Introverts and extroverts: how should companies be training both?

Dr Elliroma Gardiner
Organisational psychologist Dr Elliroma Gardiner

When managing a diverse workforce full of distinct personalities, it may be a challenge to create a one-fits-all training solution, especially if your industry relies on the creativity of your employees. Now a new study is shedding light on this problem and says what may be best for extroverts may not be the same for introverts.

The work compared the short-term effectiveness of ideation and relaxation programs, as it studied 163 volunteers that were put in one of three different sections: ideation training (e.g. brainstorming), relaxation training (e.g. stretching techniques, reducing anxiety, meditation) and a no-training control group.

“Extroverts were more creative when they had training in creating ideas, while introverts were more creative when they were encouraged to be relaxed,” said Dr Elliroma Gardiner, one of three authors of ‘Learning to relax versus learning to ideate’(Thinking Skills and Creativity, 2016, volume 21, pp. 97-108).

The results may be useful information for business owners looking to get the most out of their employees when it comes to planning training sessions. Especially those looking to tailor creativity programs and maximise employee performance in those programs.

While introverts and extroverts received the most benefit from different training methods, Dr Gardiner points out that both groups received a boost in creative performance compared to those who did not get any training.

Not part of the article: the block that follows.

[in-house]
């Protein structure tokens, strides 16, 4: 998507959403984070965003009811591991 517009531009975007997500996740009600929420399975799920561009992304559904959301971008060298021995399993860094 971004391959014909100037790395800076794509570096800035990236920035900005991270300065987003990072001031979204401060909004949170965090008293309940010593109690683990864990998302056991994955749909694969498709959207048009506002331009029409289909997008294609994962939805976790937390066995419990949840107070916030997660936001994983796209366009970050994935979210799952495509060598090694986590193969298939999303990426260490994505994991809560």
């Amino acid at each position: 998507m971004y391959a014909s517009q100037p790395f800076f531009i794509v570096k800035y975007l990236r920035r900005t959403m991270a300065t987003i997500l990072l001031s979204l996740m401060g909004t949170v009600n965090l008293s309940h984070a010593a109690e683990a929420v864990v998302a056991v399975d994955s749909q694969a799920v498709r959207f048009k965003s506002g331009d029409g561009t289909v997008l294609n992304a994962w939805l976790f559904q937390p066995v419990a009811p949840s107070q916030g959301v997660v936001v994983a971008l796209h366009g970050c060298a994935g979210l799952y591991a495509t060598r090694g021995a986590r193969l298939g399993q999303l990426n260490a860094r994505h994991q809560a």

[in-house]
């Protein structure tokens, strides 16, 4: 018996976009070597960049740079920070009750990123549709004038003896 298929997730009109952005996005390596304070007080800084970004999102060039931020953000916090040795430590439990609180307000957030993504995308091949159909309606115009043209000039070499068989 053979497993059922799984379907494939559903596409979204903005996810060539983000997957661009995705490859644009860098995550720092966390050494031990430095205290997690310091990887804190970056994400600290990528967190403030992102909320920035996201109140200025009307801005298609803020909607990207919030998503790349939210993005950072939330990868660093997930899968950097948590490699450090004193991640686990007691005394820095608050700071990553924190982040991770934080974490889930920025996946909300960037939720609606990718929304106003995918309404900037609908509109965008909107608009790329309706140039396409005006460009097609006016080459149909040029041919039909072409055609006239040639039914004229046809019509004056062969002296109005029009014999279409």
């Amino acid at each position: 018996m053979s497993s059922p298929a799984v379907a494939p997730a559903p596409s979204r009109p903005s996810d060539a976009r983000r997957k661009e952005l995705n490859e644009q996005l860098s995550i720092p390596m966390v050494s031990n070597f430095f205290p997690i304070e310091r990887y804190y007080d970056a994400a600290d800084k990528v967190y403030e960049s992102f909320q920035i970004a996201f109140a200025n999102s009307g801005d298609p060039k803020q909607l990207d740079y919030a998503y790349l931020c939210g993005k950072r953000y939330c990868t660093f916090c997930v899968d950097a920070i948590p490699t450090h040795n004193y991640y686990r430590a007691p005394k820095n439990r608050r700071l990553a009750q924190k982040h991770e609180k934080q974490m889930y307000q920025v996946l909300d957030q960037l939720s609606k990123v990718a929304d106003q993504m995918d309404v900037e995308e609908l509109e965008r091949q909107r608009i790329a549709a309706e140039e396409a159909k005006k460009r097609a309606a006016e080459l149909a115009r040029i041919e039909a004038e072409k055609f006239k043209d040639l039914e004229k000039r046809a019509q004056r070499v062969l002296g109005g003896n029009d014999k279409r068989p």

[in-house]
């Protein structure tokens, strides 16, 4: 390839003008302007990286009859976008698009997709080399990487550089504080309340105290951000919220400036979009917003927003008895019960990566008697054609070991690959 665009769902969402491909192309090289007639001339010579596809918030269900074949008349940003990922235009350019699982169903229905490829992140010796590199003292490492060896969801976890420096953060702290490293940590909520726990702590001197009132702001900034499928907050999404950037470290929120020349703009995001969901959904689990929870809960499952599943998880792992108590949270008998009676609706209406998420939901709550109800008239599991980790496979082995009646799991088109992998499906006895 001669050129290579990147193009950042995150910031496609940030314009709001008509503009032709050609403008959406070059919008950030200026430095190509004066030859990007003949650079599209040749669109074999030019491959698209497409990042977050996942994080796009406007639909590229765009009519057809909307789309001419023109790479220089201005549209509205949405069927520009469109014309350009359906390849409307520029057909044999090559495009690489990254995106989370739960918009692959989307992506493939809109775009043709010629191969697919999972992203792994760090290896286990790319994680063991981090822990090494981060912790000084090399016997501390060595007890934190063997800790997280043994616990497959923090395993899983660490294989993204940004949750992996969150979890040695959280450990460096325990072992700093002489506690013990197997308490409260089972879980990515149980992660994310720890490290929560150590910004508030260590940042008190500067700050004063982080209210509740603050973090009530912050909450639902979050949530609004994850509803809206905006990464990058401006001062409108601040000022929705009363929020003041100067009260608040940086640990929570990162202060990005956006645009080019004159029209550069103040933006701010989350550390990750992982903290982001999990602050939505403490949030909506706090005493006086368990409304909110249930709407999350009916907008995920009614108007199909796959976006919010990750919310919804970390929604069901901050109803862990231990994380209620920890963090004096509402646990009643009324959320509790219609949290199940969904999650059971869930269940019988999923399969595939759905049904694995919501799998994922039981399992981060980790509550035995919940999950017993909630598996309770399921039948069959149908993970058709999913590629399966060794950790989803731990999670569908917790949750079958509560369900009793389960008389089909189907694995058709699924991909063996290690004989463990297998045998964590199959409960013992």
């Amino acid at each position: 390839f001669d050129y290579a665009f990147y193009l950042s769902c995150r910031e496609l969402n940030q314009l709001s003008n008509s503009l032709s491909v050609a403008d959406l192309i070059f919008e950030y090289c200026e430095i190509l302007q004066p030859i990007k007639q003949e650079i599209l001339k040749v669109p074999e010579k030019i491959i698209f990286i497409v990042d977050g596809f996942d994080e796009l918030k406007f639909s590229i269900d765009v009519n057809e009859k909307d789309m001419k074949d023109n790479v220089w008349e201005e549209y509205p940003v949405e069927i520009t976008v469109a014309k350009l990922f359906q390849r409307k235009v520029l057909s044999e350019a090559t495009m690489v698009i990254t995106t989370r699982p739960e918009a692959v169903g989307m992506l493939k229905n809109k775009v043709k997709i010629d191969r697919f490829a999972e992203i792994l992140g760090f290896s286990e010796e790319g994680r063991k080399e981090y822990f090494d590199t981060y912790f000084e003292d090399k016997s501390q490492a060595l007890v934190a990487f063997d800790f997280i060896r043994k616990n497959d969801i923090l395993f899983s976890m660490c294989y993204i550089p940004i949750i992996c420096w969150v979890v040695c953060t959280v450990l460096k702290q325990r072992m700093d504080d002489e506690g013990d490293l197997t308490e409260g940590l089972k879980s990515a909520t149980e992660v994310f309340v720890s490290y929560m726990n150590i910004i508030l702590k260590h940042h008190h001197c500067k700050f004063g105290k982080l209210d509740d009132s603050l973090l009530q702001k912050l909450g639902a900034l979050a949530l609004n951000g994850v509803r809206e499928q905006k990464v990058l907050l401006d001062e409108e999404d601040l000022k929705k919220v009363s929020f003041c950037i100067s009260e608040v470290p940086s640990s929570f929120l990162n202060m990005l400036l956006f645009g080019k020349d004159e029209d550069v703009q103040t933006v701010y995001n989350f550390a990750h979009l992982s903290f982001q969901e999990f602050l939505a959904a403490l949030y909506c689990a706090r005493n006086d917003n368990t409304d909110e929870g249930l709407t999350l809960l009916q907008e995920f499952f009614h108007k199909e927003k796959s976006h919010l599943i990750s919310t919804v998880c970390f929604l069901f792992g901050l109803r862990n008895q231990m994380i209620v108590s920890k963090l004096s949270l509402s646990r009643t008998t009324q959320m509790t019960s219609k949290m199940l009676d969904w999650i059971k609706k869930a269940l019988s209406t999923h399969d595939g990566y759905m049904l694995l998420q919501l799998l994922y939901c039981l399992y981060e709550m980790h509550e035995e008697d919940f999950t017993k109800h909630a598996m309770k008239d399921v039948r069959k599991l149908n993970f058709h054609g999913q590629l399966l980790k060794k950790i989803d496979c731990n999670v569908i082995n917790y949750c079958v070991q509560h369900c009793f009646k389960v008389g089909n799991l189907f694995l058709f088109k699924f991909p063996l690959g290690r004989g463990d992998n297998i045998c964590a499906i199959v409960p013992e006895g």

“It doesn’t cost a lot of money; it doesn’t take a lot of time to do these trainings” said Dr Gardiner.

“If you are a company relying on your workers to be creative and you’re not providing training, this may be some good evidence that maybe you should”.

Dr Elliroma Gardiner is a lecturer at Griffith University’s School of Applied Psychology and a member of the Centre for Work, Organisation and Wellbeing. Her research expertise is in organisational behaviour, particularly in personality, risk-taking, self-regulation, leadership, group performance and creativity.

(This article is authored by Bart Padjasek, Media and Communications Intern, Centre for Work, Organisation and Wellbeing).